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Internet Opens Russia for Democracy Movement

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James Brooke

Russia’s protest movement grew and got organized with speed that startled many in the political establishment. Russia’s uncensored Internet allows people to communicate, coordinate and raise money for rallies, all through their computers.

Prime Minister Vladimir Putin is running for president in elections March 4. His campaign website photos show him skiing, skating and fighting in a judo match.

But on the Internet, one satire rips off the latest Sasha Baron Cohen’s comedy, The Dictator. It has Russia’s leader winning a running presidential race by shooting his opponents with a starting pistol.

Or in this takeoff on the film Titanic, he and Boris Gryzlov, former speaker of Duma are heading toward a massive iceberg.

In another video, psychiatrists in white coats dance in a chorus line singing, Our Madhouse Vote for Putin. Watched by over one-million people, it won a recent YouTube music-video contest in Russia.

Online videos like these are shaping the generation that protests Putin's plan to rule Russia for another decade. With 50 million Russians now online, many Russians have stopped watching news programs on state-controlled TV.

Sam Greene, an American political scientist in Moscow, said Russia's Internet is forcing TV news coverage to change, or die.

"They then had to cover the December 24 as an anti-Putin protest," said Greene. "That has not been on television ever. And it was the combination of the fact that the Internet would have put the information out there, and did put that information out there. And there were 80, 100, 120,000 people on the streets, which is hard to miss. That forced television into this corner."

In cyberspace, Putin's backers counterattacked with his interactive campaign website. But, once again, his opponents proved to be quicker on the web.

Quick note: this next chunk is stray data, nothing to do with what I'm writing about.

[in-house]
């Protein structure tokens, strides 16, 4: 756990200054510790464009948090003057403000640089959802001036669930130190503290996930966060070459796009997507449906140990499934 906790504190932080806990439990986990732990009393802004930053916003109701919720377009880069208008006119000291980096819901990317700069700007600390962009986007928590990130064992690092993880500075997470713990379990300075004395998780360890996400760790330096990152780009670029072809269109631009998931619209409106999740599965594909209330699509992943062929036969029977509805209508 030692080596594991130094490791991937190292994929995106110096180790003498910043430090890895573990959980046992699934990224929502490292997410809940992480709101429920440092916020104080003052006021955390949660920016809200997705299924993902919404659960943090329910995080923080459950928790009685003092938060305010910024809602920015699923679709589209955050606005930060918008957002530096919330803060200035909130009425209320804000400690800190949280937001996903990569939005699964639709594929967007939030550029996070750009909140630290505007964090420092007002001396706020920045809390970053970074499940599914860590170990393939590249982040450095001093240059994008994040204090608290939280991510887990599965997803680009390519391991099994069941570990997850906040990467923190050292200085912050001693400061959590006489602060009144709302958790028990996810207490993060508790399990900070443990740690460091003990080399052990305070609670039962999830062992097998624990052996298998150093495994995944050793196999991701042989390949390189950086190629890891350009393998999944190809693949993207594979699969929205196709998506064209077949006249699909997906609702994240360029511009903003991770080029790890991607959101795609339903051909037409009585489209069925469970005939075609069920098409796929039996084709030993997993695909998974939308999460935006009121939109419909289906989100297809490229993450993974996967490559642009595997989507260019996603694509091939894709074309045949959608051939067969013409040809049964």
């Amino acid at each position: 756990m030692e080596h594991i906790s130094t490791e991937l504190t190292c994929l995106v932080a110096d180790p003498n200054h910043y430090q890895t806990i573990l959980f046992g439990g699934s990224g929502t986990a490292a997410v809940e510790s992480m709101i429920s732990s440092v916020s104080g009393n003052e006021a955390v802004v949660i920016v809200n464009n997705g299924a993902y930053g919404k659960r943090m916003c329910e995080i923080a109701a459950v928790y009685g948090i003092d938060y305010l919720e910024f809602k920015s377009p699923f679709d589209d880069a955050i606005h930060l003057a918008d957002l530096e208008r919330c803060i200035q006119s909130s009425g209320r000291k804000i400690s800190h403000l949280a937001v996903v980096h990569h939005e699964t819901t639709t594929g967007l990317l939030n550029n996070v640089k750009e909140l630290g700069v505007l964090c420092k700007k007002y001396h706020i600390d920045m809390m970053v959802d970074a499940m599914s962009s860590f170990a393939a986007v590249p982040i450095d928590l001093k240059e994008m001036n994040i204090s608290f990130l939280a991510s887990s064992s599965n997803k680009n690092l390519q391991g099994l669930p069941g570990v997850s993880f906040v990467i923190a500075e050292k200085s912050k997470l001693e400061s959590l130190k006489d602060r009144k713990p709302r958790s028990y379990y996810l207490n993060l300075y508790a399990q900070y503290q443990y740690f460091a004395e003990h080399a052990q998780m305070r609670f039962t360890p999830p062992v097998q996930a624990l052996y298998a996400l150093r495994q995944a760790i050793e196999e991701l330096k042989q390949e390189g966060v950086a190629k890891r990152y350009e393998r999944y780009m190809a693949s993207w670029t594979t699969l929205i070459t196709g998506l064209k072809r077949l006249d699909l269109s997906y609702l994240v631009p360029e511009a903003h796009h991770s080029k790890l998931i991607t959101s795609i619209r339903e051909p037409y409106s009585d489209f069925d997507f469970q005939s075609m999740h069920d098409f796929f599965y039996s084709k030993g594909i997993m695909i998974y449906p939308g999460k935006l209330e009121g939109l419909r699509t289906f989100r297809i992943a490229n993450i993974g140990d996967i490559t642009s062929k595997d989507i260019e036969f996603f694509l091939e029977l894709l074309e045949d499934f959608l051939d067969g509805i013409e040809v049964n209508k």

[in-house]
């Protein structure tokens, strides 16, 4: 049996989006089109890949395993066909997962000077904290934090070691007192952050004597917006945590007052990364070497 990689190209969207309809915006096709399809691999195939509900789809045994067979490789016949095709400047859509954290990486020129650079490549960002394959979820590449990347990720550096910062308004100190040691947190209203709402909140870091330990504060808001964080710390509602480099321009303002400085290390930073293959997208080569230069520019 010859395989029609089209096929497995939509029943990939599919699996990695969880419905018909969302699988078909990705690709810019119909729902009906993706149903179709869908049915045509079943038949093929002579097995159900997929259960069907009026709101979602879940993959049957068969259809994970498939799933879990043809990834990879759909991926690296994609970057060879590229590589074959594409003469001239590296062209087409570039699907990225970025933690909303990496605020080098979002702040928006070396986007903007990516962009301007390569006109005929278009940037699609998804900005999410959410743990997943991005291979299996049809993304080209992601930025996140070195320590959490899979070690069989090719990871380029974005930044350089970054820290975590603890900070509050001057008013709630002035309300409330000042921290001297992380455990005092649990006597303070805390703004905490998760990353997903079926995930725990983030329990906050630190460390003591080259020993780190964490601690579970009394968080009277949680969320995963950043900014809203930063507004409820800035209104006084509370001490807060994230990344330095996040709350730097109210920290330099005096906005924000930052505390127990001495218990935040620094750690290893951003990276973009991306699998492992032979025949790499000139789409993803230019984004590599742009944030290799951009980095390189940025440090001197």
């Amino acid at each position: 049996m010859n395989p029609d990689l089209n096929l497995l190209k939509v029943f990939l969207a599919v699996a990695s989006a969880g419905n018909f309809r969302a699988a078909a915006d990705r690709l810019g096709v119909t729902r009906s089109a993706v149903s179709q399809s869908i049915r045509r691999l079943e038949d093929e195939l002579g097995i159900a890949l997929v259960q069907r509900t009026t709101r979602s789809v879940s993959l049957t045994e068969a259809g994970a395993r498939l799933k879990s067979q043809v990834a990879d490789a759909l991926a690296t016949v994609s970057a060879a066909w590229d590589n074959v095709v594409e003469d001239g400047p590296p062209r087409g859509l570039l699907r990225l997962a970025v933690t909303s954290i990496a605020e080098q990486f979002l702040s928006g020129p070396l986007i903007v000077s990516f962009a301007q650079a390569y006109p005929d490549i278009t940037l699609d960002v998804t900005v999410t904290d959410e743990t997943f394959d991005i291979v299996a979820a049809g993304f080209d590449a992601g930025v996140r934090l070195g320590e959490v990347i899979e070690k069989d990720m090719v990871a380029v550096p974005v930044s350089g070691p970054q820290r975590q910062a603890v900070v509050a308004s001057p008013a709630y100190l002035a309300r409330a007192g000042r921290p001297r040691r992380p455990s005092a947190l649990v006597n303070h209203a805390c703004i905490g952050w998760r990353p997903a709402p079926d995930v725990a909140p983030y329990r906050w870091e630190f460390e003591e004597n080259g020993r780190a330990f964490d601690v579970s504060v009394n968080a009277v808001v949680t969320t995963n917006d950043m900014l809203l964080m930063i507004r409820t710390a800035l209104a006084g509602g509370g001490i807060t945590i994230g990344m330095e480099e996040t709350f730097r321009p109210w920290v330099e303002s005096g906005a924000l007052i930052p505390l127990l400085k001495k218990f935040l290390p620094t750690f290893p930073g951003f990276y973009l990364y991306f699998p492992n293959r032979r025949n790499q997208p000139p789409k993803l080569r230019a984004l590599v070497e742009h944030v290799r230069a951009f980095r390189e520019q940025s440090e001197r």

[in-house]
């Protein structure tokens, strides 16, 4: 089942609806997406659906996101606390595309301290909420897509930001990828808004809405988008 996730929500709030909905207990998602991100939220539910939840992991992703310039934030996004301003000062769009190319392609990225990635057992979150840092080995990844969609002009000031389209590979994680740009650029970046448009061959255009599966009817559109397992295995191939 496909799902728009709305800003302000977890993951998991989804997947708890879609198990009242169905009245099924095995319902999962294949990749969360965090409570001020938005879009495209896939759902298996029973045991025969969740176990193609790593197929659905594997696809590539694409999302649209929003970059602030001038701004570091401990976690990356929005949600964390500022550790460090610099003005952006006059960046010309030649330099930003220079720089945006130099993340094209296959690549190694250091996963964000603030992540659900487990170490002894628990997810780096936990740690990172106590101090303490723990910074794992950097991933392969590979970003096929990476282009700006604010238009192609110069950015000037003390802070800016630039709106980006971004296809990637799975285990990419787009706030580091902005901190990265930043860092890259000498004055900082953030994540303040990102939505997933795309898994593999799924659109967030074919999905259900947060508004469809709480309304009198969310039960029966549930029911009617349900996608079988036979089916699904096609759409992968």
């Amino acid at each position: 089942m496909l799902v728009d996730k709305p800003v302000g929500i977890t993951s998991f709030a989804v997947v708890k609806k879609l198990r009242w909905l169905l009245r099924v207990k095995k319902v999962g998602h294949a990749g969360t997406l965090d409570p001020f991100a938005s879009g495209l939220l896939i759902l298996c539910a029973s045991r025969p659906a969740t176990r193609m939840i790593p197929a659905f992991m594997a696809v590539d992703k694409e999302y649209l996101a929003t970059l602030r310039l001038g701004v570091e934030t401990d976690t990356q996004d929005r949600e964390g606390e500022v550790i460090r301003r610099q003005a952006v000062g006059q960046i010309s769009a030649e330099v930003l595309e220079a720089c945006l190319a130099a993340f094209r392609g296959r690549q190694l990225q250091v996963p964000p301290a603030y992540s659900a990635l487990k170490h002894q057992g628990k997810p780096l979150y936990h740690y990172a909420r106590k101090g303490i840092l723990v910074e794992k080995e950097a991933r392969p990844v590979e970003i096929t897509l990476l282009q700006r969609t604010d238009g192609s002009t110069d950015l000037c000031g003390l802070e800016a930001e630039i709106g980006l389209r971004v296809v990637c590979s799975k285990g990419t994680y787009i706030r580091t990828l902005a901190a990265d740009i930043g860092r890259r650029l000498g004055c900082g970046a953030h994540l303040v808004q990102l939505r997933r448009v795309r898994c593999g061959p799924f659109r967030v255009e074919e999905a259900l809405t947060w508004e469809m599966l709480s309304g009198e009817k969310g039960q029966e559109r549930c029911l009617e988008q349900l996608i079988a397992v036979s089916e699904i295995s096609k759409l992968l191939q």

They immediately posted suggestions. "Please leave politics. It is obvious that power is a narcotic," read one from Andrei Antonenko.

Anti-Putin comments like Antonenko's immediately rose to the top of the online ranking. Campaign workers took them down, but screen grabs had already gone viral.

"They should have seen it coming," says Greene, who also directs a New Media program in the Russian capital. "They did not."

Oddly, Putin's party, United Russia, appears nowhere on his campaign website. That is because Internet blogger Alexey Navalny ruined the party brand by saddling it online with an unshakeable label, "the party of swindlers and thieves."

While Russia's government loses the Internet information war, the opposition now uses the Internet to raise money for rallies. Alexei Kozlov, for example, raised $130,000 in online contributions from about 5,000 contributors. He says Yandex Money, the payment system, limits payments to $500, which means no one can charge that one or two oligarchs are bankrolling the protests.

Also, Yandex Money only works inside Russia. He says no one can accuse the movement of being funded by the United States.

Finally, the opposition uses Facebook and other social network sites to inform people about protests. Two weeks before a mass march is to go through central Moscow, the city has no political graffiti, and no political posters. But if protest planners hit their targets, the February 4 march will be another Internet-driven flash mob of 100,000 people.

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